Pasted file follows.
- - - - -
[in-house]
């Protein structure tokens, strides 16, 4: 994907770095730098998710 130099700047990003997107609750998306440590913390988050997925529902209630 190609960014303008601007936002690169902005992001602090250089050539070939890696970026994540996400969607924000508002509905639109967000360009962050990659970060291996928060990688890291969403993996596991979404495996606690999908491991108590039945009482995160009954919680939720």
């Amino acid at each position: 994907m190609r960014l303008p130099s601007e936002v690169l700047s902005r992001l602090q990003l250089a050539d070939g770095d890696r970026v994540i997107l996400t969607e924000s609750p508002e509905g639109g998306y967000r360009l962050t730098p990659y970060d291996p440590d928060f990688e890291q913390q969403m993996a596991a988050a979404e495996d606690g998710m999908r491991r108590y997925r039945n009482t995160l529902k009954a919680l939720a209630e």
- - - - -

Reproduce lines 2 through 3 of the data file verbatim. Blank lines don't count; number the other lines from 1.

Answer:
């Protein structure tokens, strides 16, 4: 994907770095730098998710 130099700047990003997107609750998306440590913390988050997925529902209630 190609960014303008601007936002690169902005992001602090250089050539070939890696970026994540996400969607924000508002509905639109967000360009962050990659970060291996928060990688890291969403993996596991979404495996606690999908491991108590039945009482995160009954919680939720």
């Amino acid at each position: 994907m190609r960014l303008p130099s601007e936002v690169l700047s902005r992001l602090q990003l250089a050539d070939g770095d890696r970026v994540i997107l996400t969607e924000s609750p508002e509905g639109g998306y967000r360009l962050t730098p990659y970060d291996p440590d928060f990688e890291q913390q969403m993996a596991a988050a979404e495996d606690g998710m999908r491991r108590y997925r039945n009482t995160l529902k009954a919680l939720a209630e």